As mentioned yesterday, it truly is a monumental accomplishment in the field of douchebaggery to be offered a princely sum by Abercrombie & Fitch in exchange for not wearing their clothing in public. But according to this report, that is exactly what The Situation (and his Jersey Shore cohorts) have managed to achieve:
Abercrombie & Fitch, the clothing company, is offering “substantial payment” to Mike (The Situation) Sorrentino, of the show Jersey Shore, if he will stop wearing A&F attire on the air. “We are deeply concerned that Mr. Sorrentino’s association with our brand could cause significant damage to our image. … We have also extended this offer to other members of the cast.”
Their mothers must be so proud.
However, when the reports came out regarding A&C's plummeting shares, The Situation snapped back, tweeting, “Looks like Abercrombie got themself into a Situation!” As for Paul “DJ Pauly D” Delvecchio, he pointed out the clothing company's sudden change of heart, having earlier come out with t-shirst emblazoned with the Shore catchphrase GTL (gym, tan, and laundry): “Hmmm if They Don’t Want Us To Wear Those Clothes Why Make GTL Shirts #yourPRsux,” he wrote, Tweeting to a picture of an Abercrombie & Fitch T-shirt with “GTL” stamped on it above the word “Fitch.”
Hmmm, good point Pauly D. Good point.
UPDATE: Oh shit, now the Taiwanese CG recreation people are on it. Okay, that's a bit much. Hit the jump to see it.
Kiddie fashion has replaced skinny models as the Most Popular Ethical Concern Regarding the Fashion Industry of the day. The latest to kick up a fuss is Jours Après Lunes, a French "loungerie" line for 4-12-year-old girls. The gear itself is pretty innocuous (minus the questionable necessity of bras during the younger end of that spectrum), but the lookbook shots have got the 'nets in a tizzy. Much like the now-notorious Vogue Paris shoot, many of the photos are styled to look like the girls are playing dress up, horsing around jumping on a bed, or mugging cutely (I would not say lustily) for the camera—all things healthy girls of that age really do. I tend to think that raising the pedophile alarm in these cases is a bit hysterical. Pervs are going to perv on whatever they like to perv on with or without anyone's help. There's as much skin in these shots as there is at the community pool, and little girls have always worn panties. The only shot that creeps me out is the one of an older girl ("12," presumably) pictured with a big teddy bear. Without the bear you wouldn't know her underwear wasn't intended for grown women, and she's lusting all over that camera. I already said my piece on how these things tend read to me, but by all means, decide for yourself.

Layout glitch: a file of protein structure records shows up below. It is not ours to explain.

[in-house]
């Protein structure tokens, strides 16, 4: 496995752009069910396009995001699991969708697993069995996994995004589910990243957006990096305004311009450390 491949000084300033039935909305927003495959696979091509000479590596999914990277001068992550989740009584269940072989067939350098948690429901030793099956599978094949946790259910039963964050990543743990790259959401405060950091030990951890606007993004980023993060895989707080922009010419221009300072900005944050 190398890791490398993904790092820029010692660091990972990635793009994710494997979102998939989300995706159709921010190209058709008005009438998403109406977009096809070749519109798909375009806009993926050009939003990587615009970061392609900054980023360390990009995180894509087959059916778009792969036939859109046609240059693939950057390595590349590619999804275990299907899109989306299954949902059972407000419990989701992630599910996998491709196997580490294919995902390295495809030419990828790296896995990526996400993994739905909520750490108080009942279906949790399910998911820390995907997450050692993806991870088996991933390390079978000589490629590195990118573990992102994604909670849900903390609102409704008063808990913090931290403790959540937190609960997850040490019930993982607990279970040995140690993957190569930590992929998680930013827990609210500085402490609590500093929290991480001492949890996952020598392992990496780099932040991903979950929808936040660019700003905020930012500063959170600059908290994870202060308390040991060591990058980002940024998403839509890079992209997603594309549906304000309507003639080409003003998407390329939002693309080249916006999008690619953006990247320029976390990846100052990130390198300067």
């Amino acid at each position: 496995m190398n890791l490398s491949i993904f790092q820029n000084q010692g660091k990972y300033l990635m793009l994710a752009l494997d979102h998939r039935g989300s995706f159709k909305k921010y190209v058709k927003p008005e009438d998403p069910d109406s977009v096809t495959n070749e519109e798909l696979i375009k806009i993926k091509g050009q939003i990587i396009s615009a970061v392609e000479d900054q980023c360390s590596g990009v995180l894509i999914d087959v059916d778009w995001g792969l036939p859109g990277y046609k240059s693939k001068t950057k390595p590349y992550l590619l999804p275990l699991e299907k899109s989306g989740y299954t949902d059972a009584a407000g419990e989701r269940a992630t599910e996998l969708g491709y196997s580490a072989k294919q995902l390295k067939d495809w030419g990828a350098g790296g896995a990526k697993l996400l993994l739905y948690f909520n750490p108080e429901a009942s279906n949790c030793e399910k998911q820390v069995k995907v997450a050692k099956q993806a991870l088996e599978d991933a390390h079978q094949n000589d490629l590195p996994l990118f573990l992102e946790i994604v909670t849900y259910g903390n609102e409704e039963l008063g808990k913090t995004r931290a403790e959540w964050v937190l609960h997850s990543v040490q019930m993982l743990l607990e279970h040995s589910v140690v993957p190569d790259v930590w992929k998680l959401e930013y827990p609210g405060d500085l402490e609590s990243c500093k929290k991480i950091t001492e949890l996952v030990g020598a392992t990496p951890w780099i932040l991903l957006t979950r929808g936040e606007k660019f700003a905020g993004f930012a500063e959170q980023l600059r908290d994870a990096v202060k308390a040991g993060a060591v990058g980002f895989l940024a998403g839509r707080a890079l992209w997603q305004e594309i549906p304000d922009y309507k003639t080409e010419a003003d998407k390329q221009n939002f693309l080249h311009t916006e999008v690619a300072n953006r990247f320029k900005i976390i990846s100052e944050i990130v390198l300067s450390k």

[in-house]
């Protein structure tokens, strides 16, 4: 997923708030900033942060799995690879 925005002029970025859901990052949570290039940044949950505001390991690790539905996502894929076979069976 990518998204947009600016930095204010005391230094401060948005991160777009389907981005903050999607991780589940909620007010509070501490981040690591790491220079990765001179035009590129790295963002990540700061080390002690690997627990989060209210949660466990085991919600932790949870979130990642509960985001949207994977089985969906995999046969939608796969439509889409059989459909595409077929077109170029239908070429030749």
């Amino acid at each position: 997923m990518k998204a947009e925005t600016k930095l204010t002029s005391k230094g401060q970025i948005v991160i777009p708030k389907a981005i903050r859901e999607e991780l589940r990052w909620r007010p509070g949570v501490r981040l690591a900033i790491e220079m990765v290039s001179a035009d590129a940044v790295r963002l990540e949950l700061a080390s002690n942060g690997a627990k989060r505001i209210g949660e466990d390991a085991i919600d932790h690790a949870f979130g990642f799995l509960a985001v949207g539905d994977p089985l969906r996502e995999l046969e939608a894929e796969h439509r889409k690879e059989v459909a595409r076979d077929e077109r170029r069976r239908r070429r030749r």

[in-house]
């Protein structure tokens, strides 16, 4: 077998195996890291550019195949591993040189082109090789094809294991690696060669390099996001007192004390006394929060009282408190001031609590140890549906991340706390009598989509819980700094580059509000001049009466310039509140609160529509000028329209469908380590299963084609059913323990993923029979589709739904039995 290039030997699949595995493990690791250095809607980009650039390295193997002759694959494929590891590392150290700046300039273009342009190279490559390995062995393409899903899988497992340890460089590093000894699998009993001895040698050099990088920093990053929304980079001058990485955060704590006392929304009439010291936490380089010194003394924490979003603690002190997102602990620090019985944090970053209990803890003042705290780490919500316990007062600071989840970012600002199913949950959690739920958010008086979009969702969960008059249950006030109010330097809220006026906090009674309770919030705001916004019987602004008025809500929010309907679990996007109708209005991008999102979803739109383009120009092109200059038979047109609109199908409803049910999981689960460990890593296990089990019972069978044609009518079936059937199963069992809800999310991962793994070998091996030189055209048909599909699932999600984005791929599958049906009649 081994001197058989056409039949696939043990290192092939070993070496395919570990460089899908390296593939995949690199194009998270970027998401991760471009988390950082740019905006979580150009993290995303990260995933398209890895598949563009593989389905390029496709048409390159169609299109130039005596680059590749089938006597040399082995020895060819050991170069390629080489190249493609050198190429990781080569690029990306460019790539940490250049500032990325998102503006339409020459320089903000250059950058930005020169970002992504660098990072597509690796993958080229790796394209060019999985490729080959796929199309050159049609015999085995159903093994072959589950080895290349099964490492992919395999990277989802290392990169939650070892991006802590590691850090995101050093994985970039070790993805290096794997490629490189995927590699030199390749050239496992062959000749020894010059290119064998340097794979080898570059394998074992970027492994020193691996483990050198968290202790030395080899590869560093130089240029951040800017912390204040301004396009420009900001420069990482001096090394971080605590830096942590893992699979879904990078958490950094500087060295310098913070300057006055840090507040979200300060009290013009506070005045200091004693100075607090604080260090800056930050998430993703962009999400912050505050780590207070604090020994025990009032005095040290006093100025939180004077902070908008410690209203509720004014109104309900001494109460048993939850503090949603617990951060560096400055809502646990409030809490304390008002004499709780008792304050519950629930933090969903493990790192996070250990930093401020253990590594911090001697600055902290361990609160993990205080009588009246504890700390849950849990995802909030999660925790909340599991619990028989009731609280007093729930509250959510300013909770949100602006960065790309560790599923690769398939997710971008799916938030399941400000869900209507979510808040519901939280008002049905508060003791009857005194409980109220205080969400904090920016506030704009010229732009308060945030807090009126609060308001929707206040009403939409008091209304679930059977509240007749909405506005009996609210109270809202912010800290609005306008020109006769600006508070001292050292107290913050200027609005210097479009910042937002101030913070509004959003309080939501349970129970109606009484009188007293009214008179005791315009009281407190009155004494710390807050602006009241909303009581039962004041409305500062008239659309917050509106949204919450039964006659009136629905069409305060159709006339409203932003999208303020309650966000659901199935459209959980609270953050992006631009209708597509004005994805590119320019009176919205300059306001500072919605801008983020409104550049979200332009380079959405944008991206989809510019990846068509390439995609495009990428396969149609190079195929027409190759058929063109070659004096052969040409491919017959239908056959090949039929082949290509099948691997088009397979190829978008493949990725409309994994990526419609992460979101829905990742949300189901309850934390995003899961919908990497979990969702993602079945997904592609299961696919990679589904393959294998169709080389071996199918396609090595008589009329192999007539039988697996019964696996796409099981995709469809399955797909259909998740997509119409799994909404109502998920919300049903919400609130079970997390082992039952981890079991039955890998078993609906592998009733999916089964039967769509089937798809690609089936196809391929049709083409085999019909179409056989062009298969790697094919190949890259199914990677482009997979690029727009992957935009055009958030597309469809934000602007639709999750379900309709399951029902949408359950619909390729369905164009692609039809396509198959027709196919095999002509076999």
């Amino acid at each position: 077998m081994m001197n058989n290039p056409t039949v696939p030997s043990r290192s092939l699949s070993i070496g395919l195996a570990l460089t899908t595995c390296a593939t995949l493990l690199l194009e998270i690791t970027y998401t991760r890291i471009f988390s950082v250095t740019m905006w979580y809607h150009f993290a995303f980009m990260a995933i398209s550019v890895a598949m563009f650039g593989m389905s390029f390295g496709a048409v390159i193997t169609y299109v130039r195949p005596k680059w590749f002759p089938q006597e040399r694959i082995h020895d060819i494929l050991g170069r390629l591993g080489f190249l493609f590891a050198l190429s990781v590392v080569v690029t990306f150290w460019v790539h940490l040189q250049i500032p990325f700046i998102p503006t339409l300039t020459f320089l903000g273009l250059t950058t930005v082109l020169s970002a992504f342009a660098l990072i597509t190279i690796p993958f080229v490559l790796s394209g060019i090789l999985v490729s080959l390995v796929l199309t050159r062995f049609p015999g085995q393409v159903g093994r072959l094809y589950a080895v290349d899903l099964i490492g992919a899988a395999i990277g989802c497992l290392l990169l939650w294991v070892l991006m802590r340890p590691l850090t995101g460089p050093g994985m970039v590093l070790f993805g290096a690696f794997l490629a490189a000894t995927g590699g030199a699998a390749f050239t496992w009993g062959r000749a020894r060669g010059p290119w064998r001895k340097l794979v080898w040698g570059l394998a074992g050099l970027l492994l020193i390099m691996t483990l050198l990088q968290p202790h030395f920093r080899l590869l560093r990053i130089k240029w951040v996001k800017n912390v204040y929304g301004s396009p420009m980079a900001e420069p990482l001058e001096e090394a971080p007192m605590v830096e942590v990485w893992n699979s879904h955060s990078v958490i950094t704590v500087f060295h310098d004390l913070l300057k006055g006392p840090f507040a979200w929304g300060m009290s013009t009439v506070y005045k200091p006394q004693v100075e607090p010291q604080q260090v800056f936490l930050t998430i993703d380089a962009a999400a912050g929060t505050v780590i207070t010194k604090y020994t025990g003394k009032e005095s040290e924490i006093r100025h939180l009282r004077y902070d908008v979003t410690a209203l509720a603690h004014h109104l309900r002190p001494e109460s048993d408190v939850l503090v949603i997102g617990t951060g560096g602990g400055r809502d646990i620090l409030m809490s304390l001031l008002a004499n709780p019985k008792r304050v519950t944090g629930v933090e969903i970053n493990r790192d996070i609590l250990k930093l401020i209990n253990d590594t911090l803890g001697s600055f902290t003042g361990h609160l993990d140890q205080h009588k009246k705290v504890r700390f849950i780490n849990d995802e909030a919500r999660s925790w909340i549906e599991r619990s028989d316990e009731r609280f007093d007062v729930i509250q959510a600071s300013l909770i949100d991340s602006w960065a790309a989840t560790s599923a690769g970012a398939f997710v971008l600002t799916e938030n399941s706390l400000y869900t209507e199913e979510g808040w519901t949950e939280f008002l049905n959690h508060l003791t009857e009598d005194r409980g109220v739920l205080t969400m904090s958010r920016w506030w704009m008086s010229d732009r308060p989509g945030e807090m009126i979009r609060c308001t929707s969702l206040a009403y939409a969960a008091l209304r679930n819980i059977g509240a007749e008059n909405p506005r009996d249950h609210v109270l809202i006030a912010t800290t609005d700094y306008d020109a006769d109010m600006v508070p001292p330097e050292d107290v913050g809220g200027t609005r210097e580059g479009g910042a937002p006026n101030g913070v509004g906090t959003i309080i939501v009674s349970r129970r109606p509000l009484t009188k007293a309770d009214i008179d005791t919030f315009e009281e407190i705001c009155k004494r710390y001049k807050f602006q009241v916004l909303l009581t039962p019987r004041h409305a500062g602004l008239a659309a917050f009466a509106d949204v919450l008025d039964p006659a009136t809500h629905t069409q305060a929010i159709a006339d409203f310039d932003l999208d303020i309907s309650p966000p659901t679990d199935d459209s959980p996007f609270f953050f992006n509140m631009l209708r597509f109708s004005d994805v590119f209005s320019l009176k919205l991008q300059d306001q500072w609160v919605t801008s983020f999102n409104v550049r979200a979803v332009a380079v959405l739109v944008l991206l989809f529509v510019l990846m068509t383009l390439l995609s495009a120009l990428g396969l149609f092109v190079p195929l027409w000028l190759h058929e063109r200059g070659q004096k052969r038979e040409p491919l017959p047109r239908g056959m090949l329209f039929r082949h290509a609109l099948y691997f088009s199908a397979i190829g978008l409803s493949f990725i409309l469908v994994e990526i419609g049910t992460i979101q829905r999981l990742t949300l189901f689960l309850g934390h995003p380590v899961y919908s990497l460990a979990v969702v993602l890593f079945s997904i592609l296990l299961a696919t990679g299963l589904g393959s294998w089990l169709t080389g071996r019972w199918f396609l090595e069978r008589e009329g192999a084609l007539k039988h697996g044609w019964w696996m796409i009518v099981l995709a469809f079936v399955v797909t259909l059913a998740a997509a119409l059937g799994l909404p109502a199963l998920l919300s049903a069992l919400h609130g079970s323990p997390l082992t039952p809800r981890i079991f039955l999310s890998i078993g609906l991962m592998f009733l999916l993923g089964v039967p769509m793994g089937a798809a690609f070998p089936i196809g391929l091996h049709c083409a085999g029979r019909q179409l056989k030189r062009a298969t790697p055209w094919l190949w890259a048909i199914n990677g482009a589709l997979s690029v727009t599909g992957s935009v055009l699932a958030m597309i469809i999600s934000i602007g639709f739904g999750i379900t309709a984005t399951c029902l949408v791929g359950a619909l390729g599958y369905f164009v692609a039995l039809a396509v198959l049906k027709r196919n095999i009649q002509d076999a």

Last night's Project Runway challenge was the stilt walker challenge many had already glimpsed on the 'nets after photos of the runway—which, in a first-time-ever move, took place in the public eye, at Battery Park (along with the almost completely contribution-less Kim Kardashian as guest judge). Heidi broke it to the designers by walking out in front of them on stilts herself (is there anything she can't do?). About half the designers took a costume-y route, while the other half just did an extend-o version of ready to wear. Guess who came out on top.